In response, Frank Giannone, a representative of FRAM, provided details of public meetings, presentations, and hard copies of information that has been shared with the community.
Before Giannone addressed Del Rosso's complaint, Butt seemed to question why the application was being entertained in the first place.
"Is this the need for tax revenue? More profits? What happened to voter trust? I knew there would be a six-storey [building] and I expected that's what I would have beside my balcony. There's a lack of information. We don't know how it's going to affect our lives, our views, our sunshine and the wind. I'm opposed because it will affect all of these things for me."
But while some residents were passionate about the potential downfalls, others said they trust the developer to make a building that isn't only functional, but attractive and well-suited for the area.
Giannone also said FRAM has learned from previous mistakes and knows how to create buildings that will complement the area.
Since resident feedback has been fulsome (to say the least), it makes sense for FRAM to come back with a scaled-back design—but it's hard to say if residents will accept a nine-storey building when they've been pushing for a six-storey one that conforms to current zoning regulations.
The situation is also complicated in the sense that Port Credit will need more housing as it grows (although a lot of it will no doubt be expensive), and that housing won't be invisible. Views will be obstructed and traffic patterns will change—but that can be (and is) part and parcel of living in a growing city that's actively attempting to urbanize.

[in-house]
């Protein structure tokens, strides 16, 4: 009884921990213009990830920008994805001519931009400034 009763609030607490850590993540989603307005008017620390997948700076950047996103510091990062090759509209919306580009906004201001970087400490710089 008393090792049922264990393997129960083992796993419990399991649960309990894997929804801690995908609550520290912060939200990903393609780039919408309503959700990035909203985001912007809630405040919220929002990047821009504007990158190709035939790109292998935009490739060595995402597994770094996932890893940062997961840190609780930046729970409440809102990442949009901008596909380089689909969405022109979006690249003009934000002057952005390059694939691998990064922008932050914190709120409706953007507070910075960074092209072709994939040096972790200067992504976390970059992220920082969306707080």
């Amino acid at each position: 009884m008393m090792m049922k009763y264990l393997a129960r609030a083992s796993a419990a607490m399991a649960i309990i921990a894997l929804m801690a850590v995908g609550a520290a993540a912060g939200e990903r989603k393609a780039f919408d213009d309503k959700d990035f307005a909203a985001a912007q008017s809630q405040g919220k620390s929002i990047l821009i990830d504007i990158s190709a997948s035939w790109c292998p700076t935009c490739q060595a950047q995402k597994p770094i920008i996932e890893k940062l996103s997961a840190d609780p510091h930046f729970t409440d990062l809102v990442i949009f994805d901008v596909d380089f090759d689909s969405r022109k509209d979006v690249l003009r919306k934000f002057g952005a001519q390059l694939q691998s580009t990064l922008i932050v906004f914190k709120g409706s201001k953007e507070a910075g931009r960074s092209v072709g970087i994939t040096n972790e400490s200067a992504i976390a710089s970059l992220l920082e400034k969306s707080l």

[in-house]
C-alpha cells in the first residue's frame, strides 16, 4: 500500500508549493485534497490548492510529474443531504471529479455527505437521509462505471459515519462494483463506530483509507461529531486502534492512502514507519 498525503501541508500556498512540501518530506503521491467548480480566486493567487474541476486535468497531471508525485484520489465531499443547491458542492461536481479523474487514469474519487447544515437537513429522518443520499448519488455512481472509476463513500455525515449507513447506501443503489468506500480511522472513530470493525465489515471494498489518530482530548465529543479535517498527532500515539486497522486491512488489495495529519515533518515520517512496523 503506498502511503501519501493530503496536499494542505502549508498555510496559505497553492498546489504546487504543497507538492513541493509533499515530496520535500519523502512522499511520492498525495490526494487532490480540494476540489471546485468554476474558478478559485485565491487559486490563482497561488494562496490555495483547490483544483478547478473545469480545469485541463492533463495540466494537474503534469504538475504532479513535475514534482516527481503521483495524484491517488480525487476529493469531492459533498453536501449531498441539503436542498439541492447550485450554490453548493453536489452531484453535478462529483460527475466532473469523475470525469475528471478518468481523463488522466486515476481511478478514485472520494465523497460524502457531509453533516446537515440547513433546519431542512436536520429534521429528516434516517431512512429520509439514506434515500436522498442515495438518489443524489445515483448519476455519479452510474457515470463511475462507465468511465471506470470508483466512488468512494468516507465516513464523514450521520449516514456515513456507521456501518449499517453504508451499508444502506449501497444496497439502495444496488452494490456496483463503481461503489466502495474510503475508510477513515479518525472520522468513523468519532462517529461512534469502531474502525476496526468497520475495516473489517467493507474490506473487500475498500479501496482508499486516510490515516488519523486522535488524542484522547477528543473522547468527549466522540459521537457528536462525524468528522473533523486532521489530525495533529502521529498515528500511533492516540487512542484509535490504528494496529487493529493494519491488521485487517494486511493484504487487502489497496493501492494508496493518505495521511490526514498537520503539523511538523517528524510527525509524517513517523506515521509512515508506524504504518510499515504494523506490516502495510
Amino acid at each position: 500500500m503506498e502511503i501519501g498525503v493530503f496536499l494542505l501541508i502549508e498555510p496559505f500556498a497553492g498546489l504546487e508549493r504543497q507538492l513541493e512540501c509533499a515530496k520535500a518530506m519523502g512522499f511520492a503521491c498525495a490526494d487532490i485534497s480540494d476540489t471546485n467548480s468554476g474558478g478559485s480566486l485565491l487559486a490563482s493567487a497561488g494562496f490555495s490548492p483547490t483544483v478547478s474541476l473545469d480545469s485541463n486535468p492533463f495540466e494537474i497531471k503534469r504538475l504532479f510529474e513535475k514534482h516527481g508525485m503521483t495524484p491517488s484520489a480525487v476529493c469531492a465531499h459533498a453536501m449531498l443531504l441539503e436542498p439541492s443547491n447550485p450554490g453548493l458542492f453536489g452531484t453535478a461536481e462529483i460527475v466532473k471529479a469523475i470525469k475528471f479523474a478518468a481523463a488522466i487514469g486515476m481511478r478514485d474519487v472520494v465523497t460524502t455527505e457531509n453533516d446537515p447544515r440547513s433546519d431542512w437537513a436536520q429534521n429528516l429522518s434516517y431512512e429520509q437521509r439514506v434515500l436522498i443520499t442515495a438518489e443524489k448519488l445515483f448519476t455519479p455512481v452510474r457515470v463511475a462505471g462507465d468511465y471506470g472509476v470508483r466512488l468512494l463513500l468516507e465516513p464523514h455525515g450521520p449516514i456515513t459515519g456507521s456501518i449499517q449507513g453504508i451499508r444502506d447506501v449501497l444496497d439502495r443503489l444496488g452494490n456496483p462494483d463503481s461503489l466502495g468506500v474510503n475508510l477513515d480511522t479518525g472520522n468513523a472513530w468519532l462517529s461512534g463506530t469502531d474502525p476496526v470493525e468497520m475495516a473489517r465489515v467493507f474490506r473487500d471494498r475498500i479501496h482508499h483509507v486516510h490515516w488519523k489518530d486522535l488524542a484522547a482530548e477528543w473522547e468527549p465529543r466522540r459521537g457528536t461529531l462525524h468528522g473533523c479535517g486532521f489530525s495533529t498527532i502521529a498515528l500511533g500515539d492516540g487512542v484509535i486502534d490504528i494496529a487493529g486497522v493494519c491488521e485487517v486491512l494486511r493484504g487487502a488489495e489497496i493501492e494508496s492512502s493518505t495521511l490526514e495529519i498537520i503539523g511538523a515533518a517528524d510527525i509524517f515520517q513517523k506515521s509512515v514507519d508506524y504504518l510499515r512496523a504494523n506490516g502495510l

It's normal and understandable to mourn one's view or worry that the construction of one tall building will spur the construction of more and more. Lake views are precious, and losing them can be devastating.
But there comes a time when a city's ambitions cannot be denied—and fulsome growth cannot be convincingly argued against—and residents have to make a choice: accept that change is inevitable, continue to wage countless battles or move elsewhere.
At this time, it's impossible to say what will become of FRAM's plan and if the dispute will make its way to the province in the event the city decides to stick to its current zoning rules, but it's probably safe to say that this situation won't be the last of its kind in Mississauga (or any other growing city for that matter).
Is a potential bylaw exemption a broken promise? Or the natural cost of living in a growing city?
We guess it really depends on who you ask.